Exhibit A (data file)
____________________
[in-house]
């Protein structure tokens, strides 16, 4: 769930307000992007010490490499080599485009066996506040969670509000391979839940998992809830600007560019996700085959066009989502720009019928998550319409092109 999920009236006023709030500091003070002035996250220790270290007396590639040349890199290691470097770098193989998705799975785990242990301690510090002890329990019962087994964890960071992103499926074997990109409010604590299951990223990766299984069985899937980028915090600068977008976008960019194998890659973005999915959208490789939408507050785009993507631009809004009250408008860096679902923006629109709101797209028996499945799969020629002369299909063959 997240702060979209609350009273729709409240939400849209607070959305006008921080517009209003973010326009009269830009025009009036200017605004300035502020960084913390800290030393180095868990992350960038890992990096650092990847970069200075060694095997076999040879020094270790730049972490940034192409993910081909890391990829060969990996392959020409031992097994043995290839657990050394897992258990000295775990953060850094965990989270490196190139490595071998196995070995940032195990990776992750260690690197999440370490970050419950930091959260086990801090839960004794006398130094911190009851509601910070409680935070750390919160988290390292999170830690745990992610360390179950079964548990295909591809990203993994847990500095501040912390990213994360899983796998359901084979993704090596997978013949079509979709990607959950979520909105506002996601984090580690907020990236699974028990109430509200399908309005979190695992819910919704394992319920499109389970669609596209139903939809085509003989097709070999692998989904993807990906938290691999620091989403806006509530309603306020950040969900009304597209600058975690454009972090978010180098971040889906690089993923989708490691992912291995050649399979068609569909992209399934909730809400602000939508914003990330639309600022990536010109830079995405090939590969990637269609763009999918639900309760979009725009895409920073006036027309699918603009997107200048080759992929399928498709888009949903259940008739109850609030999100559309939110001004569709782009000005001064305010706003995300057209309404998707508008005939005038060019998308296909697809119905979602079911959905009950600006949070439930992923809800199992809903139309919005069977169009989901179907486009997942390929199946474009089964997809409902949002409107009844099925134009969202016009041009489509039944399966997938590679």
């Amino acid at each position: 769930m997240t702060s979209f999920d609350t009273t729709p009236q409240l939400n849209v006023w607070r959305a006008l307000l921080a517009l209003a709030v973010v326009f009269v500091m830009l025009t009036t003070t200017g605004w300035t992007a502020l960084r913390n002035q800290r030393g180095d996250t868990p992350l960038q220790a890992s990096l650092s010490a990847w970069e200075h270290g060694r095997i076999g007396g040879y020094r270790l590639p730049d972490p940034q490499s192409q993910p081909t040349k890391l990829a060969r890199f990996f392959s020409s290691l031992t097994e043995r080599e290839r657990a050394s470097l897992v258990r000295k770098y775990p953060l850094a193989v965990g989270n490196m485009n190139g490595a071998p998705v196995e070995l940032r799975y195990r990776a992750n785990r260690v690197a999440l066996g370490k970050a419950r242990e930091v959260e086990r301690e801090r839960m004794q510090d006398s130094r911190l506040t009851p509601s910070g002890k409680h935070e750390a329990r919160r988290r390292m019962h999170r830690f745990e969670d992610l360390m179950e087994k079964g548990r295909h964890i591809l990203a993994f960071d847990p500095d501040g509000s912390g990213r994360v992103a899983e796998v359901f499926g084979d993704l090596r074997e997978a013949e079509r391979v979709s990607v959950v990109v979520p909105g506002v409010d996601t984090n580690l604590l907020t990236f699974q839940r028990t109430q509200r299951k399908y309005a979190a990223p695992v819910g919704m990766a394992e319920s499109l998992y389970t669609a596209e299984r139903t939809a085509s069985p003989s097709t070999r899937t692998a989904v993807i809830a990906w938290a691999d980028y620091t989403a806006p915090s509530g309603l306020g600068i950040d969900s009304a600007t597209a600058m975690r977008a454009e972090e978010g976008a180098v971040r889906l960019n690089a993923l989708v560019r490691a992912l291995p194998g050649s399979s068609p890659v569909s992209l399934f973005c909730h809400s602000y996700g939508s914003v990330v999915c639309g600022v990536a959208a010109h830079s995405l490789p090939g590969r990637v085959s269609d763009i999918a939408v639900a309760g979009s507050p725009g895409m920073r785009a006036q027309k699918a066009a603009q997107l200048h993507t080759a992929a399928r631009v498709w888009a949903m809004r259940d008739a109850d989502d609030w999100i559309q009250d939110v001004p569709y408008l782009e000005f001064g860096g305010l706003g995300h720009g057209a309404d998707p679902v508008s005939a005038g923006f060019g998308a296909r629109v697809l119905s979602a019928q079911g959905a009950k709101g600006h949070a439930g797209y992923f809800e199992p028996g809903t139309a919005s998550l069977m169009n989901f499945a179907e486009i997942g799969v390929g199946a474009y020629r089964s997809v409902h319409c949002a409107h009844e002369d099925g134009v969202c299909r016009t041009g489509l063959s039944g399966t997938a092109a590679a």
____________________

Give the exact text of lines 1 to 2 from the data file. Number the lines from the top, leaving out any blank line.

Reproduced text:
[in-house]
């Protein structure tokens, strides 16, 4: 769930307000992007010490490499080599485009066996506040969670509000391979839940998992809830600007560019996700085959066009989502720009019928998550319409092109 999920009236006023709030500091003070002035996250220790270290007396590639040349890199290691470097770098193989998705799975785990242990301690510090002890329990019962087994964890960071992103499926074997990109409010604590299951990223990766299984069985899937980028915090600068977008976008960019194998890659973005999915959208490789939408507050785009993507631009809004009250408008860096679902923006629109709101797209028996499945799969020629002369299909063959 997240702060979209609350009273729709409240939400849209607070959305006008921080517009209003973010326009009269830009025009009036200017605004300035502020960084913390800290030393180095868990992350960038890992990096650092990847970069200075060694095997076999040879020094270790730049972490940034192409993910081909890391990829060969990996392959020409031992097994043995290839657990050394897992258990000295775990953060850094965990989270490196190139490595071998196995070995940032195990990776992750260690690197999440370490970050419950930091959260086990801090839960004794006398130094911190009851509601910070409680935070750390919160988290390292999170830690745990992610360390179950079964548990295909591809990203993994847990500095501040912390990213994360899983796998359901084979993704090596997978013949079509979709990607959950979520909105506002996601984090580690907020990236699974028990109430509200399908309005979190695992819910919704394992319920499109389970669609596209139903939809085509003989097709070999692998989904993807990906938290691999620091989403806006509530309603306020950040969900009304597209600058975690454009972090978010180098971040889906690089993923989708490691992912291995050649399979068609569909992209399934909730809400602000939508914003990330639309600022990536010109830079995405090939590969990637269609763009999918639900309760979009725009895409920073006036027309699918603009997107200048080759992929399928498709888009949903259940008739109850609030999100559309939110001004569709782009000005001064305010706003995300057209309404998707508008005939005038060019998308296909697809119905979602079911959905009950600006949070439930992923809800199992809903139309919005069977169009989901179907486009997942390929199946474009089964997809409902949002409107009844099925134009969202016009041009489509039944399966997938590679």